Celebrating National Mentoring Day

National Mentoring Day 600 x 400
In the run-up to National Mentoring Day on 27 October, we have been considering the benefits of a mentoring programme.

National Mentoring Day was founded in 2014 to celebrate, connect, educate and support mentors, mentees and mentoring initiatives, ensuring everyone has an equal opportunity to reach their full potential through access to mentoring. In 2016 the day was inaugurated as an official National Day at the Houses of Parliament.

This annual day attracts widespread press and social media interest and is therefore a great opportunity for any organisation to showcase their commitment to investing in people and supporting education, enterprise and society.

The benefits of mentoring

Mentoring is a professional relationship in which an experienced individual (mentor) provides guidance, support, and knowledge to a less-experienced person (mentee). It typically involves sharing expertise, advice, and insights to help the mentee develop skills, knowledge, and personal growth. Mentoring is commonly used for career development, where mentors assist mentees in setting and achieving career goals, navigating workplace challenges, and gaining industry-specific knowledge. It can also be employed for personal growth, entrepreneurship, leadership development, and skill enhancement, fostering a dynamic exchange of wisdom and experience between mentor and mentee.

It also improves the leadership, communication, management skills and confidence of both the mentee and the mentor.

Barriers for potential mentors

A successful mentoring programme needs both mentors and mentees. As most people are keen to develop their skills, knowledge and ultimately their careers, it can be easier to identify mentees whilst identifying mentors can be more difficult.

The key barriers to a potential mentor can include: time, skills, experience and a lack of confidence in their own ability.

  • Time – as a potential mentor you will no doubt have many demands on your time, and may be concerned that you could be signing up to an open-ended commitment. It is therefore important that at the start of a mentoring relationship you set out the time commitment you would be comfortable giving
  • Skills – a successful mentor will have the following skills: active listening; building trust; encouraging; instructing/developing capabilities; inspiring; and the ability to identify goals and current reality, give constructive feedback, manage risks and open doors. Ultimately the mentor’s role is to listen to, guide and support their mentee. Skills that you will no doubt already have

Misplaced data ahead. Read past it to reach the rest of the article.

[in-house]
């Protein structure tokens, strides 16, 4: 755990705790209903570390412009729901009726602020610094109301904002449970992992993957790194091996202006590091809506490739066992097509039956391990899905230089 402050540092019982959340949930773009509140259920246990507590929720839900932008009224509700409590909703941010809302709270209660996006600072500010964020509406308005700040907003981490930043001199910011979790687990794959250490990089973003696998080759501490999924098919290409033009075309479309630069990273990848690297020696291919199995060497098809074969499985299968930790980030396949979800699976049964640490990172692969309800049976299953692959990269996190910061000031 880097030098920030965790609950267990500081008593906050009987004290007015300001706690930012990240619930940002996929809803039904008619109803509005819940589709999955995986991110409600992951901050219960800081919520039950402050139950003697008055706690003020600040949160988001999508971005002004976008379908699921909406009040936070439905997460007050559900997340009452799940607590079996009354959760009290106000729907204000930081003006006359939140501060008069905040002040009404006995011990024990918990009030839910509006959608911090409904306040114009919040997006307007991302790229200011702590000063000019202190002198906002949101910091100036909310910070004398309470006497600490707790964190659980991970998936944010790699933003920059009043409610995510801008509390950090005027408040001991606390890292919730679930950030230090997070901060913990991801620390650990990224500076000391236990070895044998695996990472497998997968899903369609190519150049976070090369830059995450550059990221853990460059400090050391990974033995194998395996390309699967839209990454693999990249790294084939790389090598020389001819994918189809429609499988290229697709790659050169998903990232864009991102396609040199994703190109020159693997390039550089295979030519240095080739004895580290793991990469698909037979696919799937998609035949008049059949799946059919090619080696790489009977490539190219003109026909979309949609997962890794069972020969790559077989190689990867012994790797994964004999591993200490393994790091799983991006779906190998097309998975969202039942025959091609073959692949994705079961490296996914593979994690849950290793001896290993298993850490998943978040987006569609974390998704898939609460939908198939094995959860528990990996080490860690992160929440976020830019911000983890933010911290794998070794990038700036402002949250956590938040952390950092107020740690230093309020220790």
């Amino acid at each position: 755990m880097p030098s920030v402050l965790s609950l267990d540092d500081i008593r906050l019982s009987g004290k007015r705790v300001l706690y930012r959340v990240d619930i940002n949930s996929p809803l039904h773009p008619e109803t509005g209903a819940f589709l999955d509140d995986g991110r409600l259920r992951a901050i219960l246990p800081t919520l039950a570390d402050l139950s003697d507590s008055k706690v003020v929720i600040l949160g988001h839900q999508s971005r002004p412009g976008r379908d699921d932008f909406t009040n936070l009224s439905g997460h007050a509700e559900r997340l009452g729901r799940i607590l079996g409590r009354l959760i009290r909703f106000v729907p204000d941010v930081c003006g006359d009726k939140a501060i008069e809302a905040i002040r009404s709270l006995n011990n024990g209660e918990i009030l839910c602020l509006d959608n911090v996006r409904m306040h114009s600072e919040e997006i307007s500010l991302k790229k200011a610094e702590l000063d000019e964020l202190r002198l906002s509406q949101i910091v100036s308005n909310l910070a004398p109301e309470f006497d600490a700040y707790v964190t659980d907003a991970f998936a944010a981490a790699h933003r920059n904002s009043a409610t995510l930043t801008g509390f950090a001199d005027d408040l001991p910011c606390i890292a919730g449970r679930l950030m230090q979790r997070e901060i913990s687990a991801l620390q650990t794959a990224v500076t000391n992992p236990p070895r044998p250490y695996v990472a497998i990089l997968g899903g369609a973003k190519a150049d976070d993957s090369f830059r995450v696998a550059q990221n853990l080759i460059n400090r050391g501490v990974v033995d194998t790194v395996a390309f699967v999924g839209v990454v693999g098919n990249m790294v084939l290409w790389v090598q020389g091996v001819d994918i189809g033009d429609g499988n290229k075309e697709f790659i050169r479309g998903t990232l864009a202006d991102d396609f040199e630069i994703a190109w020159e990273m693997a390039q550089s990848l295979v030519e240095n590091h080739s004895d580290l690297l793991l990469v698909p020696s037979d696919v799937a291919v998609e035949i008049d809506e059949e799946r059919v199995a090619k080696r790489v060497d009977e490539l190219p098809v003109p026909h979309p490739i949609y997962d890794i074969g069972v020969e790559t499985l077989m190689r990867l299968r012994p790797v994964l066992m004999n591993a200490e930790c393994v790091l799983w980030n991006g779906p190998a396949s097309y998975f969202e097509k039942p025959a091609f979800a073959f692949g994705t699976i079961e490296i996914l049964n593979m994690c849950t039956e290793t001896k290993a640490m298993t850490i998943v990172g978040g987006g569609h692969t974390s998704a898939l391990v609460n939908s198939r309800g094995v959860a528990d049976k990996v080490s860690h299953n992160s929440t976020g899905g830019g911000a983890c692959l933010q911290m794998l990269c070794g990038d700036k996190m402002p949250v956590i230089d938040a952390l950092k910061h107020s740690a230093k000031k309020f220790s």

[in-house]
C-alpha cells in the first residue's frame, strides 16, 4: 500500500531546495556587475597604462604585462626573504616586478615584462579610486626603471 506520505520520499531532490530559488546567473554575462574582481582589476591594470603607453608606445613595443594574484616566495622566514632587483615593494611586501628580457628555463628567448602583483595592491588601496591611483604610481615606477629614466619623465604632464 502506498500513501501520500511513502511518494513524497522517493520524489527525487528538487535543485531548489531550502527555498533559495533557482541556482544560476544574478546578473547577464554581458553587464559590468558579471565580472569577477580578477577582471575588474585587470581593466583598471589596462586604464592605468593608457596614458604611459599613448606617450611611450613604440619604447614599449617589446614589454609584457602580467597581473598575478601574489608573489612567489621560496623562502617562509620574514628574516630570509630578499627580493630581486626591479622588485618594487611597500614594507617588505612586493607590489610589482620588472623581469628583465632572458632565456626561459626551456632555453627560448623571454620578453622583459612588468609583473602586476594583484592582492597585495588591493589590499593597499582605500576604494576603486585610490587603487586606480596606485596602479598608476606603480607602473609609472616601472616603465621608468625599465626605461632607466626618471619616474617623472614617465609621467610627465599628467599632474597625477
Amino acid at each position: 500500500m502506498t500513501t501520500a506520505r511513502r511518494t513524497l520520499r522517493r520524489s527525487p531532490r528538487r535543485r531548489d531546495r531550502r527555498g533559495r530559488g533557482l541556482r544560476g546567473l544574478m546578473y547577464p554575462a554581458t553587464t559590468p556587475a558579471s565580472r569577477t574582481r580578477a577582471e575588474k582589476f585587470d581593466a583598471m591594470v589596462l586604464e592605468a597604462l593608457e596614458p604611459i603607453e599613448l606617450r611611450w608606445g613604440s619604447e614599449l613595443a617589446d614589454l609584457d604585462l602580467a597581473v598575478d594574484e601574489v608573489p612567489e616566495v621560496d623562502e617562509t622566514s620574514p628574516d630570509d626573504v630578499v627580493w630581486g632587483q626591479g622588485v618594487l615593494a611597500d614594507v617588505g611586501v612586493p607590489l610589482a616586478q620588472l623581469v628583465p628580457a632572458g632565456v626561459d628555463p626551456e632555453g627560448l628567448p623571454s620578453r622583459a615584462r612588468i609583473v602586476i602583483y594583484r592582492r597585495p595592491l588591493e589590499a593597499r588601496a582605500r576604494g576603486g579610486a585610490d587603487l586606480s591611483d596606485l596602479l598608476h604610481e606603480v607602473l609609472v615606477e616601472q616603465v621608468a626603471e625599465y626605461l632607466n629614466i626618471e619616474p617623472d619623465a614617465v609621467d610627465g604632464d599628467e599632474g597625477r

• Experience – as a potential mentor you may not yet be experienced in this field, but this is your chance to gain the experience. Your “qualification” for being a mentor is that you have already walked some, if not all, of the paths that the mentee is looking to walk. Therefore you will have wisdom, knowledge and connections which will benefit the mentee
  • Lack of confidence – a key barrier to becoming a mentor can be a lack of self-confidence. Regardless of your own areas for development, you will still have plenty of areas where you can support, advise and guide a mentee. We are all on a learning journey.

In exploring barriers for potential mentors, we should consider a famous quote from Henry Ford:

"Anyone who keeps on learning not only remains young but becomes constantly more valuable”. 

Through mentoring, the mentor will learn much about themselves - their own strengths and areas for development; and they will learn from the mentee – reverse mentorship. 

Often mentorship can be seen as hierarchical, but in truth, everyone needs mentorship. A senior executive may understand business strategy, but may be less likely to understand Instagram, for example. That’s where mentorship can truly benefit both the mentor and mentee.

In addition to reverse mentorship, there is real benefit to everyone having a mentor, regardless of how accomplished someone is. So in celebration of National Mentoring Day, why not consider areas where you may be able to develop and sign-up to the Royal College of Podiatry's mentoring programme to support your development.

The College's mentoring scheme

Our mentoring scheme was introduced in 2019 and is an integral and important part of our member benefits package. The scheme, which is tailor-made for podiatrists and available to all members at any stage in their career, is available on an external online platform: https://cop.onpld.com/. It is designed to be easily accessible on a PC, laptop, tablet or mobile. So whether you want to be a mentor, a mentee, or both, it's easy to get involved.

It is free of charge and completely confidential.

Log on to find out more about the College's mentoring scheme.